Sarah Shourd: I Want to Meet with Ahmadinejad

In this photo provided by Harpo Productions, Inc., talk-show host Oprah Winfrey, right, interviews Sarah Shourd, during taping of "The Oprah Winfrey Show" on Wednesday, Sept. 22, 2010, at Harpo Studios in Chicago.
AP Photo/Harpo Productions
An American woman held in Iran for more than 13 months and accused of espionage says she hopes to meet with Iranian President Mahmoud Ahmadinejad while he is in New York this week to attend the annual General Assembly of the United Nations.

Sarah Shourd, who was detained with two other Americans while hiking near the border of Iraq and Iran in January 2009, said on a Thursday episode of the "The Oprah Winfrey Show" that she wants the Iranian leader to know she has "no animosity towards him or towards any Iranian people."

"There's just no reason for animosity," Shourd said. "In a situation like this, I don't know who's making the decisions. I don't know why what happened to us happened ... there's no feeling of blame or anger. There's just a strong desire for it to be over so we can go on with our lives."

Shourd was released for humanitarian reasons. Her fiance, Shane Bauer, and their friend Josh Fattal remain in Tehran's notorious Evin Prison.

Shourd said she never thought she would leave Iran without Bauer and Fattal, and still is "numb and a little bit in shock."

"I just need to keep up with my pleas to the Iranian government and religious leaders to show the same humanitarian gesture" and compassion to her friends, she said. "They did nothing wrong."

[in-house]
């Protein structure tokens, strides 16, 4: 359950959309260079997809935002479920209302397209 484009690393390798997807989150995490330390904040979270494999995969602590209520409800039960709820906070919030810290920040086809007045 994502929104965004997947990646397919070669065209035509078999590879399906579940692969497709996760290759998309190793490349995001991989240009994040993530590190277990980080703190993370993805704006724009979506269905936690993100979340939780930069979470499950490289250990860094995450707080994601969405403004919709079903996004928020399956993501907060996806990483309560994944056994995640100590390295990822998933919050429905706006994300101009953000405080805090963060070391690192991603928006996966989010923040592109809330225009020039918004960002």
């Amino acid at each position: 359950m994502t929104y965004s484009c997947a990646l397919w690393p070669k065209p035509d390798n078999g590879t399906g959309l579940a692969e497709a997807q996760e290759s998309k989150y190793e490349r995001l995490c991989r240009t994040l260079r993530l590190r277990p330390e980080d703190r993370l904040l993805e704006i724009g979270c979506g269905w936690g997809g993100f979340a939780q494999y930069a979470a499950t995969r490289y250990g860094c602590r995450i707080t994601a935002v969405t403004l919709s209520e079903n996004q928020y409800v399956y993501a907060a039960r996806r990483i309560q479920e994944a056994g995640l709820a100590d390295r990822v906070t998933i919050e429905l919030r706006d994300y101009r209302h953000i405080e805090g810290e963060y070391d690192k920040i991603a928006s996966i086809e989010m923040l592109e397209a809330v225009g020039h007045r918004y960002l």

The three University of California at Berkeley graduates were detained after Iranian officials said they intentionally crossed the country's border from Iraq. Shourd said the three had been hiking in a popular tourist area - near a waterfall in Iraq's Kurdistan region - and had no idea the border was nearby.

Shourd said they went hiking in the area because northern Iraq was considered safe and had "wonderful museums and amazing foods" and they wanted to experience the Kurdish culture. She said they saw soldiers about three hours into their hike, but there was no indication they were near the Iran border.

Shourd said all three were held in solitary confinement for the first two months, and later were allowed to see each other for about an hour a day, though she still was held in solitary confinement the rest of the time.

At one point, she said, an Iranian investigator told her the investigation was over but that the situation had "become political and it really doesn't matter if you're innocent or not. This is bigger than you."

More on the Imprisoned American Hikers:

Oman: No Plans to Free 2 Americans Still in Iran
Freed U.S. Hiker Sarah Shourd Lays Low in Oman
Freed U.S. Hiker Reunited With Mother
Sarah Shourd Freed, Arrives in Oman
Mothers of Hikers Still in Prison: It's Our Turn
Katie Couric Interviews Josh Fattal's Brother
Mothers of Imprisoned Hikers Speak Out